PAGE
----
Pamela Blair.

“Children look at history as flat – that anything before they were born is over there,” Blair says. “But we wanted to give them cause and effect to show how one thing grows into another, that we are a result of activities that happened before, and those are the result of what happened before that. But they were getting world history as western civilization, which is very European focused. They wanted to know, ‘Where were we during the Ottoman Empire?’ or ‘What happened before we were African American?’ Education starts with the self. We wanted to answer our children’s questions and give them a clear perspective about their beauty and that their history did not start with slavery. We wanted to protect them from some of the stereotypes out there in society.” 

Around the time they were embarking on their home-schooling journey, Blair made a major life change himself and left behind his career in tech for law school. The timing wasn’t great; Blair graduated around the time of the Great Recession and had few job prospects, so when he got a job offer with the Social Security Administration’s St. Louis office, he and Pamela decided to uproot their life in New Jersey and move halfway across the country. 

The Blairs settled in Kirkwood and enrolled their three youngest children in the municipality’s public school system. The children transitioned well and were doing well academically, but the fact that their curriculum was no longer focused on them was a real eye-opener.

Titles by authors from St. Louis.

“An African American child, from grades kindergarten through 12, will rarely see anything about them unless it’s talking about slavery or civil rights,” Blair says. “That really paints a picture in a child’s life.” 

Because they had become well-versed in African American educational materials during their time home-schooling, the Blairs became advocates for representation in schools, working with the district on different programs that would help to fill this gap. They had no idea this work would turn into a business, but over the course of their children’s academic careers, they kept being confronted with situations that compelled them to do more.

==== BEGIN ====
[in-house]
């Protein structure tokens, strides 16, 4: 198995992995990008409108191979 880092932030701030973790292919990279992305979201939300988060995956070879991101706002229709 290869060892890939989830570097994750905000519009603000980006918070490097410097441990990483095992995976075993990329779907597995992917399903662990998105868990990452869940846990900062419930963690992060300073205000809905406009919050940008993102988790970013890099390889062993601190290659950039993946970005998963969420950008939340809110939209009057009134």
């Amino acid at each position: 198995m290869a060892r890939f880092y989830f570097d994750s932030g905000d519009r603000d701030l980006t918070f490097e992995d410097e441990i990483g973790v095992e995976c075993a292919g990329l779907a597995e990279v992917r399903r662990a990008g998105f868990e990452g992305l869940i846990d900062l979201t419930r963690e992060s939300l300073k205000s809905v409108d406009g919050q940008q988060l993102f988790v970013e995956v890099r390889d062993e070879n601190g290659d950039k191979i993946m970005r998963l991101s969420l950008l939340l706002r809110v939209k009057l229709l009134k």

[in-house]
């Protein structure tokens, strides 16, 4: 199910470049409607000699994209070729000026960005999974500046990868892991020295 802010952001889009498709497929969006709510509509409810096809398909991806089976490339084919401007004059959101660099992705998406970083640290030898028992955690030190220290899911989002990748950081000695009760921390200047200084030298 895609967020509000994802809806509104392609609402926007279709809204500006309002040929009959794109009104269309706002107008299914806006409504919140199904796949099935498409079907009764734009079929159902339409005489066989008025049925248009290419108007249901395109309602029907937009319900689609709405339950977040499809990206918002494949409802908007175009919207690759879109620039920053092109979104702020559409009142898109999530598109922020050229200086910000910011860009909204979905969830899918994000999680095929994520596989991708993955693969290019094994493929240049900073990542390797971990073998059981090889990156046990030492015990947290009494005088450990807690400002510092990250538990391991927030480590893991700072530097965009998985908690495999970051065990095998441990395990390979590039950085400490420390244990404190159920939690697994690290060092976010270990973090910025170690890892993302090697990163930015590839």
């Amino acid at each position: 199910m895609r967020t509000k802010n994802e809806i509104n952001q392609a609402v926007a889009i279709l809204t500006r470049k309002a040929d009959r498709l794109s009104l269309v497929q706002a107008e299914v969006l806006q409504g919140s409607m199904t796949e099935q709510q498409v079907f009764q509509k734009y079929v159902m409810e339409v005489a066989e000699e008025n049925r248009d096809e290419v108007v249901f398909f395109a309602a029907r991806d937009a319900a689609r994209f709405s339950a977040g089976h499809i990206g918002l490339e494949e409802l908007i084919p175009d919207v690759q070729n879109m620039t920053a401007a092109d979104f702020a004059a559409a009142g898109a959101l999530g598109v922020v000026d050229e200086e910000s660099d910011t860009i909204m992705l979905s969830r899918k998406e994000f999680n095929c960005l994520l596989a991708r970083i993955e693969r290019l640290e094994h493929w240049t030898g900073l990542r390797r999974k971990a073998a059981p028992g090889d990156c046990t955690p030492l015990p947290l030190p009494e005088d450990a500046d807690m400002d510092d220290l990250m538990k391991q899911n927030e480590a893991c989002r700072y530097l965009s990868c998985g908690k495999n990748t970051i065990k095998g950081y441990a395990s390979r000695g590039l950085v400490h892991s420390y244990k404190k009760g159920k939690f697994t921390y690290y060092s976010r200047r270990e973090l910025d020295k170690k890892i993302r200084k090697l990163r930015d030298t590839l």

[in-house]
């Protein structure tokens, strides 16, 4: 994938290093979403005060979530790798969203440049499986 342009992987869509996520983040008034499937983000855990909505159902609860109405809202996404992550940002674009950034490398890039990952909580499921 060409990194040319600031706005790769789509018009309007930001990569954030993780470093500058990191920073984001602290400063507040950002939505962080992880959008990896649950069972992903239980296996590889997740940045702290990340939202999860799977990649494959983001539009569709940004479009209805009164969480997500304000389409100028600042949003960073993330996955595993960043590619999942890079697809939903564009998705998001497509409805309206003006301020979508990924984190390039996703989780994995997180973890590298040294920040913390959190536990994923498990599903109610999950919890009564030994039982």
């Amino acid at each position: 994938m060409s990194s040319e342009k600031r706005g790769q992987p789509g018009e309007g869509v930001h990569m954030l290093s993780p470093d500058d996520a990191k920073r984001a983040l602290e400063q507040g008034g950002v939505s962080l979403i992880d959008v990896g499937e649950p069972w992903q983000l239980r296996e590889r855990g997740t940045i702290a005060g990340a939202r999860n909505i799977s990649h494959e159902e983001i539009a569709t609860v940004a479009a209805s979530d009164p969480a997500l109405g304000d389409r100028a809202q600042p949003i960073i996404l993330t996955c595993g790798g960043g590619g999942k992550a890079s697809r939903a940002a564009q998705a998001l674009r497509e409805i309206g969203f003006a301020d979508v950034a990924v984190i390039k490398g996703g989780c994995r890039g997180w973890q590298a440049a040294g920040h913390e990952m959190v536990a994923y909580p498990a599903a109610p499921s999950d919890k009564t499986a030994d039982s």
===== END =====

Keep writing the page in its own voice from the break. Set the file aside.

“My daughter would look for titles in the school library, and nothing was reflective of her,” Blair says. “Fortunately, she had a good relationship with the librarian, who would order books from other libraries for her, but they shouldn’t have to do that. I also remember my daughter coming home one day and talking about the Freedom Riders story – and how every story about African Americans is about social problems, slavery, civil rights, crime, and there is often a white savior. That story isn’t bad or untrue, but it’s not the only story, and if it is the only story you see, it gives you a false perspective.”

As their children prepared to graduate from high school, the Blairs realized they had both the expertise and drive to do what they could to change this narrative. A bookstore made perfect sense to them; they could take all of Pamela’s hard work in gathering materials and put them under one roof. Their mission was clear: To be a resource for parents, schools and children that would enable them to see themselves in what they read. With that vision established, the pair opened EyeSeeMe as a small brick-and-mortar storefront in University City in 2016.